Economics and Reality

Economics and Reality

Economics and Reality

Economics and Reality


There is an increasingly widespread belief that modern economics is irrelevant to understanding the real world. Economics and Reality traces this belief to the failure of economists to match their methods with their subject, showing that formal, mathematical models are unsuitable to explain social realities.

Tony Lawson examines the various ways in which mainstream economics is rooted in positivist philosophy and examines the problems this causes. He focuses on the interaction of human agency and social structure and how understanding this phenomena can be used to transform the nature of economic practice and policy.

-- Controversially argues that modern economics has almost no value


Contemporary academic economics is not in a healthy state. Over many years now problems have regularly come to light which throw considerable doubt on the capacity of many of its strands to explain, or even always to address, real world events or to facilitate policy evaluation. Such problems especially beset the rather dominant ‘mainstream’ or ‘orthodox’ project, centring on econometrics and formalistic ‘economic theory’, which is my main concern here. This unhappy situation, moreover, appears to be increasingly recognised both inside and outside of the academy.

On the outside, for example, the (UK) Observer Magazine (20 September 1992:7) concludes that ‘there’s no such thing as economics. It’s all voodoo, bluff and pseudo-science’. New Scientist (31 October 1992: 26-31) even carried sketches of economists forecasting economic variables by reading lines on the palms of their hands and of econometricians pushing numbers around while blindfolded. Donaldson (1984) sums up this sentiment in reporting ‘a growing suspicion that in fact economists may not be very good at dealing with the real problems which face us’ (Donaldson, 1984:11). It seems that the ‘charge against economists is, above all, that of irrelevance’ (ibid.: 13).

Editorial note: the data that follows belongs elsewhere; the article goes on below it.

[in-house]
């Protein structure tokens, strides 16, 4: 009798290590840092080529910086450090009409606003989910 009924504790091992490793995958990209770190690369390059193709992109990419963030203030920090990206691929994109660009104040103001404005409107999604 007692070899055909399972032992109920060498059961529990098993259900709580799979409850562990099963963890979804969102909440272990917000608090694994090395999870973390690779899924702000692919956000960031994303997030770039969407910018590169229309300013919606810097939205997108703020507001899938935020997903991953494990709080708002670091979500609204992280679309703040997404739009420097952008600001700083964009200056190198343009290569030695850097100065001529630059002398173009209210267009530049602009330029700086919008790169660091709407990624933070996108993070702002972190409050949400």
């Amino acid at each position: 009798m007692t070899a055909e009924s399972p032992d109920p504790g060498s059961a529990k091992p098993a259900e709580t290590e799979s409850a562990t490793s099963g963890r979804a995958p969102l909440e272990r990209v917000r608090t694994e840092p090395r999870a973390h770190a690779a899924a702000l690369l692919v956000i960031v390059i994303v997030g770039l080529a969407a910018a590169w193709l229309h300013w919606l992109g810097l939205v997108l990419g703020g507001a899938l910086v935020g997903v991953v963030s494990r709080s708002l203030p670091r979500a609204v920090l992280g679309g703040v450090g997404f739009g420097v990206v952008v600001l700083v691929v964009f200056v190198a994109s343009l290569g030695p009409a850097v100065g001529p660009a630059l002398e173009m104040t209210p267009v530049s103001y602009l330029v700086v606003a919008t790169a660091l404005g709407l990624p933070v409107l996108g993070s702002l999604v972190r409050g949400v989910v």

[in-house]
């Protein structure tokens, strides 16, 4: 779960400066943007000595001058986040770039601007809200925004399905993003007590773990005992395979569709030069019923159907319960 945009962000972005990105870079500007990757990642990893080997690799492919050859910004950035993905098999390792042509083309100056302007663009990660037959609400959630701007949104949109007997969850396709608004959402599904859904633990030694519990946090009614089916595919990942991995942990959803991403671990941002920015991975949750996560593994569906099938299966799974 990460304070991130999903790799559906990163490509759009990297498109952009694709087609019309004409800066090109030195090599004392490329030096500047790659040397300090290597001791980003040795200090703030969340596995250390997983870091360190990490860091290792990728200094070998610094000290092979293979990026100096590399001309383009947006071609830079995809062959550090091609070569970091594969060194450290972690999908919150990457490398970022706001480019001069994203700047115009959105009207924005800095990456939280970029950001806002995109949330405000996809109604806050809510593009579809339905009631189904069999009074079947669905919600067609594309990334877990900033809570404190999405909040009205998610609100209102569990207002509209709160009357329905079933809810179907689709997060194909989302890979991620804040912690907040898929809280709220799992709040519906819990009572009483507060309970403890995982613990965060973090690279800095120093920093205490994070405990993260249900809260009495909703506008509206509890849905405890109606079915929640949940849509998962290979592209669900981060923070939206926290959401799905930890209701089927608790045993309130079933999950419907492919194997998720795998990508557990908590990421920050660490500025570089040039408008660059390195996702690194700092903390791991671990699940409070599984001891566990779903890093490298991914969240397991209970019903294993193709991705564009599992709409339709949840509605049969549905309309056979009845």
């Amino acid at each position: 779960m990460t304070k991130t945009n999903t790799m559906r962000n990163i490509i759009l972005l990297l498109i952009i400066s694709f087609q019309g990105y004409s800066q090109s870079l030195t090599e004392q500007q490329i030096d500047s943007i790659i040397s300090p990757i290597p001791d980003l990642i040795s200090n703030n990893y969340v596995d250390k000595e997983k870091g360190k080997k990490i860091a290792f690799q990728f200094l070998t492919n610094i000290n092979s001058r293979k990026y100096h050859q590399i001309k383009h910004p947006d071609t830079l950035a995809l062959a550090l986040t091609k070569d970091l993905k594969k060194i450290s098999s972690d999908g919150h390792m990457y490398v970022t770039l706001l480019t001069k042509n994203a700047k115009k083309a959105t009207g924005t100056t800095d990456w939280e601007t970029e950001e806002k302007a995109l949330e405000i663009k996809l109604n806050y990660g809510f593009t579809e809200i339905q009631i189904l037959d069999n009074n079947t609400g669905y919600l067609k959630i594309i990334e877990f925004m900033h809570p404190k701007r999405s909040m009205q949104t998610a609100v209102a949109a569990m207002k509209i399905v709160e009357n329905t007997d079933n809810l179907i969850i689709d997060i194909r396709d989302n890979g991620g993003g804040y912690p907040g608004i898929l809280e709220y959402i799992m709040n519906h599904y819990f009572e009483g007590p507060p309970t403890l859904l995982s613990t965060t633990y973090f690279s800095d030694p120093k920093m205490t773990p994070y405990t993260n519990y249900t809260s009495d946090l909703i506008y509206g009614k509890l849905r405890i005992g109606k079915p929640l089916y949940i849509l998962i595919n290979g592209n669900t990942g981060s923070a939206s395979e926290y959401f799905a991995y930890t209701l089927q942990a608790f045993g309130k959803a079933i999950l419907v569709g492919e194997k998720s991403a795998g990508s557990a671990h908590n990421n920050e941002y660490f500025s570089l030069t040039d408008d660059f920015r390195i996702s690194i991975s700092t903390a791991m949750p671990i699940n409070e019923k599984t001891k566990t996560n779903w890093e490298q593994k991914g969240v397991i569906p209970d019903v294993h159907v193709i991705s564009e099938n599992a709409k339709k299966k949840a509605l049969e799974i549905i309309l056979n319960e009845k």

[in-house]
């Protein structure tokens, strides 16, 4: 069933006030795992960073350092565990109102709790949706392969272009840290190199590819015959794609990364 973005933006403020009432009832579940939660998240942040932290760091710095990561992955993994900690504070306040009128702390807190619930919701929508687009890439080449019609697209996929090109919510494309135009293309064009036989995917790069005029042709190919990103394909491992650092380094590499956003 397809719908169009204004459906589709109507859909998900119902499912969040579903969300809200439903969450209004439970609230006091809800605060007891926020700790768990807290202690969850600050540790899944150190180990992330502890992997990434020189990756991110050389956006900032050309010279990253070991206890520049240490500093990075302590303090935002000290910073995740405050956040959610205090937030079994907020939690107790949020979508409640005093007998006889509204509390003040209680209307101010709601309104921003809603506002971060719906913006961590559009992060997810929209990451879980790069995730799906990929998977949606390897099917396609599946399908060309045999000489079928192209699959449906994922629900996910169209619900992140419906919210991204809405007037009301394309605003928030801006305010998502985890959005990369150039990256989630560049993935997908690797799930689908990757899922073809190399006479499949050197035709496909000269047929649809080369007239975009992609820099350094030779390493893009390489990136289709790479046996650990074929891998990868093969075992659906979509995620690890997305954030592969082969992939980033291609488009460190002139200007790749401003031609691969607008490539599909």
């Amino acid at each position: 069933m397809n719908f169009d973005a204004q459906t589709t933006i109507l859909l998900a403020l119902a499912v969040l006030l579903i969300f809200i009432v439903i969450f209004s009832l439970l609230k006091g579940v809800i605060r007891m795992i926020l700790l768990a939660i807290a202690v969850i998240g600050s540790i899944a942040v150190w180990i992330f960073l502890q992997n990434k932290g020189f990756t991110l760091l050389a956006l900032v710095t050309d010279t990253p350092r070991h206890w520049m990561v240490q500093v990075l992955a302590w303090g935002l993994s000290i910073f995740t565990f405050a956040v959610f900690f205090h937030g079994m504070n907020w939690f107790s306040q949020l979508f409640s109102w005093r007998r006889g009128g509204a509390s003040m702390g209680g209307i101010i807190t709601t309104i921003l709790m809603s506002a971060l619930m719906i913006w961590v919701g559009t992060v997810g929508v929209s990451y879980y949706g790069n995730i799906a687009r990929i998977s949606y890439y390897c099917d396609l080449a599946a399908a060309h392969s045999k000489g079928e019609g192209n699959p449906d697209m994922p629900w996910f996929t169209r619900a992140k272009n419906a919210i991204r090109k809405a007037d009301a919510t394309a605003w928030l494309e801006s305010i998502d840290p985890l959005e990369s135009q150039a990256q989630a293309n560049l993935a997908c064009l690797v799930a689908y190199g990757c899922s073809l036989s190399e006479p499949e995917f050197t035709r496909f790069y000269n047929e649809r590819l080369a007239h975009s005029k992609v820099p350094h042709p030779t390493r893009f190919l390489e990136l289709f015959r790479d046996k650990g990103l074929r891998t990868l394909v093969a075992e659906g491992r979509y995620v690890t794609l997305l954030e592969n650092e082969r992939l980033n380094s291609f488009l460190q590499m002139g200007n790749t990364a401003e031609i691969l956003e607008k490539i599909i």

Within the economics’ academy, the unsatisfactory nature of the prevailing state of affairs appears increasingly to be acknowledged by non-orthodox and orthodox economists alike. In truth, non-orthodox economists have long recognised and emphasised it (see, for example, references in Hodgson, 1988). It is noteworthy, however, that those mainstream economists who reflect upon the nature and state of the discipline are increasingly also found to be airing some concern. The field of econometrics, for example, has witnessed a stream of contributions with such titles as ‘Econometrics—Alchemy or Science?’ (Hendry, 1980) or ‘Lets take the con out of Econometrics’ (Leamer, 1983). In the latter Leamer observes that ‘after three decades of churning out estimates, the econometrics club finds itself under critical scrutiny and faces incredulity as never before’ (p. 42), and goes so far as to suggest that ‘hardly anyone takes anyone else’s data analyses seriously’ (p. 37). At the same time ‘economic theory’ or ‘pure theory’, that most prestigious strand of contemporary economics, including its traditional exemplar general equilibrium theory, recently seems also to have been recognised as a project in dire straights. The upshot here is a bout of articles with such titles as ‘The Intrinsic Limits of Modern Economic Theory: The Emperor has no clothes’ (Kirman, 1989), or books with such titles as Economics in Disarray (Wiles and Routh (eds), 1984), The Crisis in Economic Theory (Bell and Kristol, 1981) or ‘The Death of Economics’ (Ormerod, 1994), and commentaries by ‘pure theorists’ such as Hahn (1991) effectively acknowledging the demise of his long term hopes of successes for the project. One Nobel Memorial Prize winner in economic science despairs of the whole contemporary project, viewing it as basically an arbitrary activity which singularly fails to advance understanding:

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